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Kimberly A' LawlerSagarin, Chemistry 100, Fall 2005


Incandescence is the emission of light from a warm or hot object. ... But did you know that chemistry is behind these amazing displays? ... – PowerPoint PPT presentation

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Title: Kimberly A' LawlerSagarin, Chemistry 100, Fall 2005

Kimberly A. Lawler-Sagarin, Chemistry 100, Fall
Color and the Chemistry of Fireworks
Luminescence is defined as the emission of light
without heat. That is, any emission of light is
not solely due to high temperatures. There are
many forms of luminescence, some of which we will
discuss later in the semester. The bright colors
in firework displays are caused by the
excitations of atoms or small molecules. Atoms
consist of two main parts The nucleus - the
core of the atom. The nucleus consists of two
types of smaller particles, protons and neutrons.
Protons have a positive electrical charge,
whereas neutrons are neutral, so the nucleus
of the atom is positively charge Electrons -
small negatively charged particles exist outside
the nucleus. In our modern model of the atom,
all the electrons in the atom do not have the
same energy. Electrons occupy different energy
levels. It is these energy levels that are behind
the color of fireworks. Essentially, an electron
in a lower energy level can be promoted to a
higher energy level by adding energy (such as
during the explosion of a firework). Now, the
atom has excess energy. However, this "excited"
atom has a very limited lifetime. It quickly
returns back to the lower energy state. One way
it can do this is by emitting a photon.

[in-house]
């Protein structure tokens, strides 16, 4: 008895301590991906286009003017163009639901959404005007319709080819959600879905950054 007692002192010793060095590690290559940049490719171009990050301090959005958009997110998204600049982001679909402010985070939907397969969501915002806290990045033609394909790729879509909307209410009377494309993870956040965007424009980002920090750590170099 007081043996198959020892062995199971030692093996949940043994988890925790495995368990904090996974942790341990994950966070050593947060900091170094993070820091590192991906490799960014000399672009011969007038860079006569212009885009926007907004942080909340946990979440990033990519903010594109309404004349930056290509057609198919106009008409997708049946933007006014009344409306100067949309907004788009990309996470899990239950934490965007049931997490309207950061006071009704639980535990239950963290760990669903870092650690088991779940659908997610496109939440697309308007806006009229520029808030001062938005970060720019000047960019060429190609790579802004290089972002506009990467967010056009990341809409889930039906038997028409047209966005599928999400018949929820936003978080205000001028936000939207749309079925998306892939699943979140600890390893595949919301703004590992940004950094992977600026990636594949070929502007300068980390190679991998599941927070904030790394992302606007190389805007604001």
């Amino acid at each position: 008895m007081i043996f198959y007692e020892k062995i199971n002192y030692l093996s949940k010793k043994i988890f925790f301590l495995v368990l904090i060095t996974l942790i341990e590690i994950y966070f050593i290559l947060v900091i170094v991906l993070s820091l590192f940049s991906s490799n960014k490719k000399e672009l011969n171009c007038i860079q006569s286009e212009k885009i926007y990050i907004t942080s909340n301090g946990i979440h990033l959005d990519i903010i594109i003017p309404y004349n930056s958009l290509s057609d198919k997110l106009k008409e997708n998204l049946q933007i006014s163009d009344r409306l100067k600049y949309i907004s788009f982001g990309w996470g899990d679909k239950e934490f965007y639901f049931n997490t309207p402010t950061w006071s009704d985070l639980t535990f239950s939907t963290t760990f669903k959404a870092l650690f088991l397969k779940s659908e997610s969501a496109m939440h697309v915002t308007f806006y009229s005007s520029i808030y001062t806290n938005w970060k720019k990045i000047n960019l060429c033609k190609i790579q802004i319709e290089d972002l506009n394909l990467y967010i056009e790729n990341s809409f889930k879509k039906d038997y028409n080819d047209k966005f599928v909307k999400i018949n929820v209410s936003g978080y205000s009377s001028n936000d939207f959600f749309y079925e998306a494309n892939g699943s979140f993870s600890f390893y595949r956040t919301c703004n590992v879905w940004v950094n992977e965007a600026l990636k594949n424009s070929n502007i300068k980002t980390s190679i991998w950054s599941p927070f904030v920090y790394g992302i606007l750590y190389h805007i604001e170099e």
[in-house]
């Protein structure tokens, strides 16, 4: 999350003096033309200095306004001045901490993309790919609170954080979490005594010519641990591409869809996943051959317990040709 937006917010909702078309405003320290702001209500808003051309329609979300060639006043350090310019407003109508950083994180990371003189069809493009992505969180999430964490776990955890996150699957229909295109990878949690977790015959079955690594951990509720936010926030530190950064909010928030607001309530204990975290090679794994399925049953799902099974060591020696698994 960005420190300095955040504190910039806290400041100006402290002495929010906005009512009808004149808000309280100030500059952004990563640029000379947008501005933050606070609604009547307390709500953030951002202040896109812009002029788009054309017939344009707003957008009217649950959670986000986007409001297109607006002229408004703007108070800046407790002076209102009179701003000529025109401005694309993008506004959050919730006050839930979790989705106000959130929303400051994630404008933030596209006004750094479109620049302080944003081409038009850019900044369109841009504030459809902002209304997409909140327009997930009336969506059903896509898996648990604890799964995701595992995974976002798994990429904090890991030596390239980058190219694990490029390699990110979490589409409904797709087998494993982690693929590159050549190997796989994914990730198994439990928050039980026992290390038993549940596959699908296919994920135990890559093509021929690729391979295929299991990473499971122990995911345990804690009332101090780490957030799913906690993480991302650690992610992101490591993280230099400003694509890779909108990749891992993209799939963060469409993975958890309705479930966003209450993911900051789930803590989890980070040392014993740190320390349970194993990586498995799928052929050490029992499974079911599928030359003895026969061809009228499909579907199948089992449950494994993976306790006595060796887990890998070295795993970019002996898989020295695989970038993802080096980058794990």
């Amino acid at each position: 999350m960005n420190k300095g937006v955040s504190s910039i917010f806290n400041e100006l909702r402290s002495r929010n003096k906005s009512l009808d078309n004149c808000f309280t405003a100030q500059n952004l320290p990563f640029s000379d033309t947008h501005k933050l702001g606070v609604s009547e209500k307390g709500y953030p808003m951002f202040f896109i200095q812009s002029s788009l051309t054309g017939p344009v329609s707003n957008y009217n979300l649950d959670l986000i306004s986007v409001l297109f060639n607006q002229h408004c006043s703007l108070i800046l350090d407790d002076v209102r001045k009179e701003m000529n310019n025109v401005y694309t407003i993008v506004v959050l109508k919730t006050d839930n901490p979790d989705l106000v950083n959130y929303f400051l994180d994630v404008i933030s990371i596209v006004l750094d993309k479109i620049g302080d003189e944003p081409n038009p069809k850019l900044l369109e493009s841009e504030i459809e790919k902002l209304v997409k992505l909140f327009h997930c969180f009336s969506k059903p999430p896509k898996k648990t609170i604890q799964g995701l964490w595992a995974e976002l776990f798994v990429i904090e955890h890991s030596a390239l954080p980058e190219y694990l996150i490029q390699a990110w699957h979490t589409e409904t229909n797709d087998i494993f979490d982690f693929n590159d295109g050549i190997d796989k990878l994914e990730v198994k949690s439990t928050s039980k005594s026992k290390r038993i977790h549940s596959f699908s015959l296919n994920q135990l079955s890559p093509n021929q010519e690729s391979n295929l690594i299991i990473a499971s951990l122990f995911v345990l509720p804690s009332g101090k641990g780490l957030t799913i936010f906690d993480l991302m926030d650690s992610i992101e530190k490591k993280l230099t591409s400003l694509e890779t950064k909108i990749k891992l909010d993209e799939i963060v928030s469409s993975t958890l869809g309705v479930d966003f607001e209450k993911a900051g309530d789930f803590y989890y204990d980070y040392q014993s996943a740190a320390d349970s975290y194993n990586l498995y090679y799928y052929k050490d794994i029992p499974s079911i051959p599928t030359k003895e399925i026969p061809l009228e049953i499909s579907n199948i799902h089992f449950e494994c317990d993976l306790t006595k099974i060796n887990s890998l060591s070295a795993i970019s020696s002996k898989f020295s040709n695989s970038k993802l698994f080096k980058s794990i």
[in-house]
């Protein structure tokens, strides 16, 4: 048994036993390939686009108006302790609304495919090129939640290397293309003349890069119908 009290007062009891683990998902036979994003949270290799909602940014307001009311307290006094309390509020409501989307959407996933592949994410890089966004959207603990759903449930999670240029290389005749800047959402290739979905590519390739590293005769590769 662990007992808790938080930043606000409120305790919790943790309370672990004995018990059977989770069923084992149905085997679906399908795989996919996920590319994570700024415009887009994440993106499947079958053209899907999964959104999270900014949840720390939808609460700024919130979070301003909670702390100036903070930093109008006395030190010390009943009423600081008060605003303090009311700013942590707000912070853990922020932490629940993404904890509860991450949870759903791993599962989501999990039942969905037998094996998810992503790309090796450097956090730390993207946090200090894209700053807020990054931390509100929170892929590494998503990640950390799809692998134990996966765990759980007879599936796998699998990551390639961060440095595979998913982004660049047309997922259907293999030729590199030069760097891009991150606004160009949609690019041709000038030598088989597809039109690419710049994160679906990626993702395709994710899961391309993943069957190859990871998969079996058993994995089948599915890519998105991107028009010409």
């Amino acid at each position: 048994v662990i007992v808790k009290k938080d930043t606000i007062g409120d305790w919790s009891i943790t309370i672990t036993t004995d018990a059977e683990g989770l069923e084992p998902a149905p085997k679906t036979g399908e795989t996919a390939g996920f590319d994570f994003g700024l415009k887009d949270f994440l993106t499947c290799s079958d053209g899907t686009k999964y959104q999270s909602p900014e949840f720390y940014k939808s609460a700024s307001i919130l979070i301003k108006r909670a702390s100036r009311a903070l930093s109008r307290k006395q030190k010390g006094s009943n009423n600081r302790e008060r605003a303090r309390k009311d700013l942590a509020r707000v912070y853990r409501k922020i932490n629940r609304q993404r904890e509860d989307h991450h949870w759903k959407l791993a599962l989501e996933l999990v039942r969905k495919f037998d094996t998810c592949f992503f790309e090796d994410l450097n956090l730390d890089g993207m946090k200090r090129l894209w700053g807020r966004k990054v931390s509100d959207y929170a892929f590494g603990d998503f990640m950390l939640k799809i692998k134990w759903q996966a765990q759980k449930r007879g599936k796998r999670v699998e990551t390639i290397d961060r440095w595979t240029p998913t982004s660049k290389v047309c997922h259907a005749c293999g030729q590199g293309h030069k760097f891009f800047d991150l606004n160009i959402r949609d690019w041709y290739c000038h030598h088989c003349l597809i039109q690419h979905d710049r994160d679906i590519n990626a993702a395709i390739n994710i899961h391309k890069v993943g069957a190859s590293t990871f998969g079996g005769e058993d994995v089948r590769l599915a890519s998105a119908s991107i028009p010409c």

Everybody enjoys fireworks on the fourth of
July! Explosions, bright light and brilliant
colors lead to beautiful displays that make
millions oooh and ah. But did you know that
chemistry is behind these amazing displays? To
understand the role of chemistry, lets take a
look at two phenomena that are responsible for
the colors of fireworks incandescence and
Incandescence is the emission of light from a
warm or hot object. We encounter many examples of
incandescence in our daily lives. A common
example is the (incandescent) light bulb. A
tungsten filament is sealed into an evacuated
glass bulb. When heated, the filament releases
light. Other examples of incandescence are the
"red hot" coals in a barbeque grill, the "red
hot" or "white hot" pieces of glowing metal on
might see the hands of a blacksmith in an old
western movie, or even just the heated carbon
particles in a candle flame. Below is a picture
of one of our chemistry majors, Mike Zickus,
burning magnesium metal. Magnesium metal (Mg)
combines with oxygen (O2) to form magnesium oxide
(MgO). The brilliant white light is produced from
the high temperatures generated by the heat
released in the reaction. Magnesium powder is
used in many types of fireworks because of this
property. This explains the intense light given
off by fireworks, but to describe the colors, we
must look to luminescence.
Figures 2-3 Fireworks from the 2004 Batavia,
Illinois fireworks show.
Figures 4
The wavelength of light emitted has an energy
that corresponds to the energy difference between
the two levels. This determines the color we see.
Atoms of different elements have different
spacing between their energy levels, leading to
different colors. Thus, a variety of different
substances are used to produce the colors we see
in a fireworks show.
Figures 5 Here, methanol burns in the presence
of various metal salts, each salt giving rise to
a different color. Clockwise, from top orange
(sodium), yellow-green (barium), green-blue
(copper), red (strontium), violet (potassium).
Figures 6 Red fireworks are commonly created by
lithium or strontium salts.
Figure 1 Incandescence produced during the
combustion of magnesium metal
Charitable Toy Drive Help us celebrate national
chemistry week by contributing to our toy drive
for local charities. Sponsored by the Student
Affiliates of the American Chemical Society and
the students in Chemistry 100 and the Common
Experience Program. Collection will take place
from Oct. 16th - 31st! Drop off boxes can be
found near the main entrances of the Frick Center
and the Library, or toys can be left at 221 SC.
To arrange an on campus pick up or if you have
questions call x3204.
So, the next time you are enjoying a fireworks
show, think of chemistry!.
  • References
  • Nassau, K. The Physics and Chemistry of Color
    The Fifteen Causes of Color 2nd ed. Wiley New
    York 2001.
  • Helmenstin, A. M. "The Chemistry of Firework
    Colors" http//
    aa062701a.htm (accessed February 2005).